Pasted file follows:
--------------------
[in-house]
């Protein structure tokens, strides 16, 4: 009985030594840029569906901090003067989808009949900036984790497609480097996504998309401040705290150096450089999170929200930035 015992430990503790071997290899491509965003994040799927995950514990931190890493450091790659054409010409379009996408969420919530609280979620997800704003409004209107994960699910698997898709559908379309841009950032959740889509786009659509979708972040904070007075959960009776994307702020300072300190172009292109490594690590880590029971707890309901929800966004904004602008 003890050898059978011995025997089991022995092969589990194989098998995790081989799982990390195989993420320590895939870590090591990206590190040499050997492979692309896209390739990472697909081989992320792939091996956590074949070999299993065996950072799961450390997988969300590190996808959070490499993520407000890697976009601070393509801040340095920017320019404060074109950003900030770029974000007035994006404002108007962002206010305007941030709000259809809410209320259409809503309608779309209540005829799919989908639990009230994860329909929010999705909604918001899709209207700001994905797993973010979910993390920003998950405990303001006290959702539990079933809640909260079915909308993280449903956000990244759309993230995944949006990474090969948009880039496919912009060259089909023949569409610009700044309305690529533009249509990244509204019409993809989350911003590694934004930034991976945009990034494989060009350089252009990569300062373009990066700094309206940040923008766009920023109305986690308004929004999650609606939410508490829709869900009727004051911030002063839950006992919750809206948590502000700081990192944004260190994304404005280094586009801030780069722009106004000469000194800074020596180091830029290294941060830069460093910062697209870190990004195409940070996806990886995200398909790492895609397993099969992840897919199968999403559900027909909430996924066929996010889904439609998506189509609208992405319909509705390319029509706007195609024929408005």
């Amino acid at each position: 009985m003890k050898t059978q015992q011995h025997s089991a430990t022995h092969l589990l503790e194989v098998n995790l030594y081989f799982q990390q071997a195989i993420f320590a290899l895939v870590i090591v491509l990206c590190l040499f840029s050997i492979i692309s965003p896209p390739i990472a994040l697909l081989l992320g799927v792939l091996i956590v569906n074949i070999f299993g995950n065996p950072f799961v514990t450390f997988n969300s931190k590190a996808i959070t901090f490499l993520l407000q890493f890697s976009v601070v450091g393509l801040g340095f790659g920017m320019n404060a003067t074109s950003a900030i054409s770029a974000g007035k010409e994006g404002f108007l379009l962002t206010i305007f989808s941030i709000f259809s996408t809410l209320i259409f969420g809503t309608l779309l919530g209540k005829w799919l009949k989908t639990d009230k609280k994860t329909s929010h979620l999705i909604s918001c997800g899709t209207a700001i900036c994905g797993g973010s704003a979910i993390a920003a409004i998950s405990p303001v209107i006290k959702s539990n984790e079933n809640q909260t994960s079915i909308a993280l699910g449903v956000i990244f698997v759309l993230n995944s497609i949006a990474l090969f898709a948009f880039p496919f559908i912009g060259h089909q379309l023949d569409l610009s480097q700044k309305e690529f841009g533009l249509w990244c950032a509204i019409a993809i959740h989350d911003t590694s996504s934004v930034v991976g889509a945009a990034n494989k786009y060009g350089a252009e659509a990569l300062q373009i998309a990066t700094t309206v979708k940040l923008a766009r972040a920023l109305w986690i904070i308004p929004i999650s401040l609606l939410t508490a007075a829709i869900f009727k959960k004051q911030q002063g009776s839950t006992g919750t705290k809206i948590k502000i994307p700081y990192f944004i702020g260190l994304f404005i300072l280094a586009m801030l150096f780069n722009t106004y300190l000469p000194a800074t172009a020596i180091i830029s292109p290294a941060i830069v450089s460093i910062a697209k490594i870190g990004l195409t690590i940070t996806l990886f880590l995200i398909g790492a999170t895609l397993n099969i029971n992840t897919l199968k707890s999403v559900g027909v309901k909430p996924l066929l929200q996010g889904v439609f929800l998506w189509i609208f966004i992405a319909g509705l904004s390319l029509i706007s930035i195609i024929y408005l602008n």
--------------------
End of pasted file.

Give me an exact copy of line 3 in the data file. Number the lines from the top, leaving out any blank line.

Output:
């Amino acid at each position: 009985m003890k050898t059978q015992q011995h025997s089991a430990t022995h092969l589990l503790e194989v098998n995790l030594y081989f799982q990390q071997a195989i993420f320590a290899l895939v870590i090591v491509l990206c590190l040499f840029s050997i492979i692309s965003p896209p390739i990472a994040l697909l081989l992320g799927v792939l091996i956590v569906n074949i070999f299993g995950n065996p950072f799961v514990t450390f997988n969300s931190k590190a996808i959070t901090f490499l993520l407000q890493f890697s976009v601070v450091g393509l801040g340095f790659g920017m320019n404060a003067t074109s950003a900030i054409s770029a974000g007035k010409e994006g404002f108007l379009l962002t206010i305007f989808s941030i709000f259809s996408t809410l209320i259409f969420g809503t309608l779309l919530g209540k005829w799919l009949k989908t639990d009230k609280k994860t329909s929010h979620l999705i909604s918001c997800g899709t209207a700001i900036c994905g797993g973010s704003a979910i993390a920003a409004i998950s405990p303001v209107i006290k959702s539990n984790e079933n809640q909260t994960s079915i909308a993280l699910g449903v956000i990244f698997v759309l993230n995944s497609i949006a990474l090969f898709a948009f880039p496919f559908i912009g060259h089909q379309l023949d569409l610009s480097q700044k309305e690529f841009g533009l249509w990244c950032a509204i019409a993809i959740h989350d911003t590694s996504s934004v930034v991976g889509a945009a990034n494989k786009y060009g350089a252009e659509a990569l300062q373009i998309a990066t700094t309206v979708k940040l923008a766009r972040a920023l109305w986690i904070i308004p929004i999650s401040l609606l939410t508490a007075a829709i869900f009727k959960k004051q911030q002063g009776s839950t006992g919750t705290k809206i948590k502000i994307p700081y990192f944004i702020g260190l994304f404005i300072l280094a586009m801030l150096f780069n722009t106004y300190l000469p000194a800074t172009a020596i180091i830029s292109p290294a941060i830069v450089s460093i910062a697209k490594i870190g990004l195409t690590i940070t996806l990886f880590l995200i398909g790492a999170t895609l397993n099969i029971n992840t897919l199968k707890s999403v559900g027909v309901k909430p996924l066929l929200q996010g889904v439609f929800l998506w189509i609208f966004i992405a319909g509705l904004s390319l029509i706007s930035i195609i024929y408005l602008n």